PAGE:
In the twentieth century, a series of mining companies reprocessed the slickens, extracting gold that was increasingly difficult to separate from the gravel. Even though the ore had already been processed, it was the principal source of gold in California for some time. By the 1970s, it was economically impossible to retrieve any more gold, and the debris became a source of aggregate, an essential ingredient of concrete. It has been estimated that up to $15 billion worth of aggregate lies within the goldfields, although the mining industry disputes this figure.[citation needed]

The environmental damage caused by the dredgers is enormous. The top 150 feet (46 m) of many square miles was turned upside-down. The soil and the rocks were separated with the rocks stacked on top of the soil.

Land controversy[edit]

The goldfields are the subject of an ongoing dispute as to land title and access. Much of the land is owned by Western Aggregate, a mining company extracting gravel from the goldfields. The remainder of the land is split between small private owners, the Bureau of Land Management, and the United States Army Corps of Engineers.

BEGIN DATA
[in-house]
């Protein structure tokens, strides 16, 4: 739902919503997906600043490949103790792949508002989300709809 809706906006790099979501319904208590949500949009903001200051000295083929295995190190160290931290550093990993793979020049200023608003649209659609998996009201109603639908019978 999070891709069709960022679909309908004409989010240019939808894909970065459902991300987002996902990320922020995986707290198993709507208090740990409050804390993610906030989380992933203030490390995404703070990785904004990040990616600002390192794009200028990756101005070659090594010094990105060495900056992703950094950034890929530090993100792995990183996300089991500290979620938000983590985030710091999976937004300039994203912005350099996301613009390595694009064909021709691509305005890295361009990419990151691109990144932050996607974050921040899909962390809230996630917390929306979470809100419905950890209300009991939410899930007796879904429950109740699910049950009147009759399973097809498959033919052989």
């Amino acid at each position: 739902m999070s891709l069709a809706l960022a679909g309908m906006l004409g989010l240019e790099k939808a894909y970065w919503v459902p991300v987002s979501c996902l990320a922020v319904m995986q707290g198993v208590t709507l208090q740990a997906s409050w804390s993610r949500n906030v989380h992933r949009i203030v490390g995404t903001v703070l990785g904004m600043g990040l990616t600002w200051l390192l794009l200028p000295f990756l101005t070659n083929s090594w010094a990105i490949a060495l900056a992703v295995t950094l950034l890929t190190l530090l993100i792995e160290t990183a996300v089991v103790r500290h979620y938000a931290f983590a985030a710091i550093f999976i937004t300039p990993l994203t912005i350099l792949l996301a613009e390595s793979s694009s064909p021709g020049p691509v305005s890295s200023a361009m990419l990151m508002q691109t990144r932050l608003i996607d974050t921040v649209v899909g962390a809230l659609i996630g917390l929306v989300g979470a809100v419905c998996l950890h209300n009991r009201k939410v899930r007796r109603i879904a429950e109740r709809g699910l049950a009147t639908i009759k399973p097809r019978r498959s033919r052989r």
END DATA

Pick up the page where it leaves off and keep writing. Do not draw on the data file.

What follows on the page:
The BLM land is free for the public to use for recreational purposes, but much of it is actually unreachable. Some of it can be accessed via boats on the river, but other access roads have been closed off by Western Aggregate. The parcel of land owned by the Army Corps is technically public land, but it is also inaccessible and it is closed for recreation. Western Aggregate owns mining rights over much (but not all) of that property. The Goldfields is the largest aggregate mine in the State of California,[2] as well as one of only two dredge gold-mining operations in North America (as of 1989).[3]

The titles themselves are also under much dispute because mining has so shifted the landscape of gravel as well as the river itself that it has become unclear as to what the property boundaries are.